Asymmetrical changes in volume were realized by varying the volume of one branch unit (BrU1), while the other branch unit (BrU2) was kept constant. The range of volume changes is listed in Table 3. The volumes of BrU0 and BrU2 were fixed to 3.31 × 10^{−4} ml and 7.76 × 10^{−3} ml, respectively. The timedependent concentration profiles were first simulated with pure diffusion, then with both diffusion and convection. The volume flows at the input of BrU1 corresponded to those in Table 3 for each simulation, while the volume flow of BrU2 was set constant to Q_{M} = 4.60 × 10^{−4} ml/s (Table 2). As in Part 1 of the study, the diffusion coefficient of 0.3 cm^{2}/s was used for pure diffusion and additional convection in order to compare the results. As in Part 1, additional simulations were carried out with the diffusion coefficients 0.1 cm^{2}/s and 0.6 cm^{2}/s with diffusion and convection.
2.8 Part 3 – Investigation of the influence of changes in the diffusion coefficient under asymmetrical conditions
This part of the study examined the influence of the diffusion coefficient. Again, in the first five simulations, only diffusion without convection was considered, while in the following five simulations, convection was added. The volumes of BrU0 including the chamber, BrU1, and BrU2 were set to 3.31 × 10^{−4} ml, 3.88 × 10^{−3} ml, and 7.76 × 10^{−3} ml, respectively. For each of the five simulations with and without convection, the diffusion coefficients given in Table 3 were used. For the simulation with convection, the mean volume flow of Q_{M} = 4.6 × 10^{−4} ml/s was used at the input of BrU2 (Table 2); a volume flow of 2.3 × 10^{−4} ml/s was used for BrU1, corresponding to half of BrU2.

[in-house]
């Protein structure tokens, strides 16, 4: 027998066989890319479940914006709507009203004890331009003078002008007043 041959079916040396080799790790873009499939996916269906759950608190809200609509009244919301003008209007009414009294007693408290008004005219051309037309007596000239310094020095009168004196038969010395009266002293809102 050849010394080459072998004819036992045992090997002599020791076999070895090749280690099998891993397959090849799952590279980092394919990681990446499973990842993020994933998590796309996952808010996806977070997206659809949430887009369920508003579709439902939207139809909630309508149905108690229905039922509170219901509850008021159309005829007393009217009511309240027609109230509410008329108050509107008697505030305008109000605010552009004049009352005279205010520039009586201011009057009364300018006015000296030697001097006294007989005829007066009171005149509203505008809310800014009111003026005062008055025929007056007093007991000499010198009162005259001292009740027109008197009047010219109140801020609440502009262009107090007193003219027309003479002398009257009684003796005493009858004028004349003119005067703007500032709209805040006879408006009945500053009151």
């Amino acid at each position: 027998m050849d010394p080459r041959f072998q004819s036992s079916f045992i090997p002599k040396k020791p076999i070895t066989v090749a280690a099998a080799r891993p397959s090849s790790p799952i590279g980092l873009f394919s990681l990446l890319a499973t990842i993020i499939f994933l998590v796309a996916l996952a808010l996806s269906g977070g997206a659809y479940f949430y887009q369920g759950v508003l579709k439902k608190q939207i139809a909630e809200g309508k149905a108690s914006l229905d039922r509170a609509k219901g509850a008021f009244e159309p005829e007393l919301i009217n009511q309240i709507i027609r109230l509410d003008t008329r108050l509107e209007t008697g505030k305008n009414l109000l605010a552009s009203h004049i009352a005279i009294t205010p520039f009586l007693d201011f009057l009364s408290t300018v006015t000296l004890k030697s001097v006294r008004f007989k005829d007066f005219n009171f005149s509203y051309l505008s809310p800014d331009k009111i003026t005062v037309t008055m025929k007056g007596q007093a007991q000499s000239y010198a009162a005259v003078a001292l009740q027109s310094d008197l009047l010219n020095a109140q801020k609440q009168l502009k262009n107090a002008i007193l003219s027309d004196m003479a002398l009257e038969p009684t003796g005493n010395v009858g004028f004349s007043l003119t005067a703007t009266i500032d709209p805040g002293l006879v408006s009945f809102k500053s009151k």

2.9 Analysis of the simulation data
First, V_{g,BrUi}(t) in the units BrU0, BrU1, and BrU2 were calculated from the timedependent concentration curves (Eq. 21). Then, in the case of asymmetric conditions, V_{g,BrU1}(t) and V_{g,BrU2}(t) were divided into two phases, as shown in the results (Fig. 5).